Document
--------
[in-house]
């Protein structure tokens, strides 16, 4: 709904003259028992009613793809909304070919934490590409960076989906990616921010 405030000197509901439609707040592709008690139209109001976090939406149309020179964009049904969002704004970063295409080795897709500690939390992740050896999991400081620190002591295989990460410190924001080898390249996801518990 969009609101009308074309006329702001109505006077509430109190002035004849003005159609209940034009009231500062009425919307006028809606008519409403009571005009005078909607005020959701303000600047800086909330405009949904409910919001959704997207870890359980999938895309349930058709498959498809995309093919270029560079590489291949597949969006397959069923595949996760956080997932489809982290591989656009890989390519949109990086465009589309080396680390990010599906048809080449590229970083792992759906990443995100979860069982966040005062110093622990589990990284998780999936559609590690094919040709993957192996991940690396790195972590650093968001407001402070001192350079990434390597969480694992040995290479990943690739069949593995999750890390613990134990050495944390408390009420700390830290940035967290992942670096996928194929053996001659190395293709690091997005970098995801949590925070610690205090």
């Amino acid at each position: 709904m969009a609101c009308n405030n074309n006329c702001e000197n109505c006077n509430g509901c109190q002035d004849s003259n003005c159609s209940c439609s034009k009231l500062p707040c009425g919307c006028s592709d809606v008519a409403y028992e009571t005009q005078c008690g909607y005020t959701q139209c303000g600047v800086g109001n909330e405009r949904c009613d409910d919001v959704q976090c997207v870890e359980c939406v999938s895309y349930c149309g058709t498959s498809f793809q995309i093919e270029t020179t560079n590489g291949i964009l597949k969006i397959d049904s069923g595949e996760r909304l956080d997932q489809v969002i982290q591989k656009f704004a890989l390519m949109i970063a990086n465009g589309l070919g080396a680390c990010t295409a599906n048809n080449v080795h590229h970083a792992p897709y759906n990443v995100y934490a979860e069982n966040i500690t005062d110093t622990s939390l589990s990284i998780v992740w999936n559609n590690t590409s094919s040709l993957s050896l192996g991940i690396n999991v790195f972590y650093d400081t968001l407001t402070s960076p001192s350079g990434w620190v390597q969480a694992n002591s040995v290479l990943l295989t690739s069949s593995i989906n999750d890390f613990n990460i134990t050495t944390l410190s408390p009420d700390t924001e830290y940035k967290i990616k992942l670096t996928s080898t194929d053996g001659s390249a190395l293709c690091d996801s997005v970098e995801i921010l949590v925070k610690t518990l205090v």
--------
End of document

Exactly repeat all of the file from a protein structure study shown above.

[in-house]
């Protein structure tokens, strides 16, 4: 709904003259028992009613793809909304070919934490590409960076989906990616921010 405030000197509901439609707040592709008690139209109001976090939406149309020179964009049904969002704004970063295409080795897709500690939390992740050896999991400081620190002591295989990460410190924001080898390249996801518990 969009609101009308074309006329702001109505006077509430109190002035004849003005159609209940034009009231500062009425919307006028809606008519409403009571005009005078909607005020959701303000600047800086909330405009949904409910919001959704997207870890359980999938895309349930058709498959498809995309093919270029560079590489291949597949969006397959069923595949996760956080997932489809982290591989656009890989390519949109990086465009589309080396680390990010599906048809080449590229970083792992759906990443995100979860069982966040005062110093622990589990990284998780999936559609590690094919040709993957192996991940690396790195972590650093968001407001402070001192350079990434390597969480694992040995290479990943690739069949593995999750890390613990134990050495944390408390009420700390830290940035967290992942670096996928194929053996001659190395293709690091997005970098995801949590925070610690205090």
């Amino acid at each position: 709904m969009a609101c009308n405030n074309n006329c702001e000197n109505c006077n509430g509901c109190q002035d004849s003259n003005c159609s209940c439609s034009k009231l500062p707040c009425g919307c006028s592709d809606v008519a409403y028992e009571t005009q005078c008690g909607y005020t959701q139209c303000g600047v800086g109001n909330e405009r949904c009613d409910d919001v959704q976090c997207v870890e359980c939406v999938s895309y349930c149309g058709t498959s498809f793809q995309i093919e270029t020179t560079n590489g291949i964009l597949k969006i397959d049904s069923g595949e996760r909304l956080d997932q489809v969002i982290q591989k656009f704004a890989l390519m949109i970063a990086n465009g589309l070919g080396a680390c990010t295409a599906n048809n080449v080795h590229h970083a792992p897709y759906n990443v995100y934490a979860e069982n966040i500690t005062d110093t622990s939390l589990s990284i998780v992740w999936n559609n590690t590409s094919s040709l993957s050896l192996g991940i690396n999991v790195f972590y650093d400081t968001l407001t402070s960076p001192s350079g990434w620190v390597q969480a694992n002591s040995v290479l990943l295989t690739s069949s593995i989906n999750d890390f613990n990460i134990t050495t944390l410190s408390p009420d700390t924001e830290y940035k967290i990616k992942l670096t996928s080898t194929d053996g001659s390249a190395l293709c690091d996801s997005v970098e995801i921010l949590v925070k610690t518990l205090v």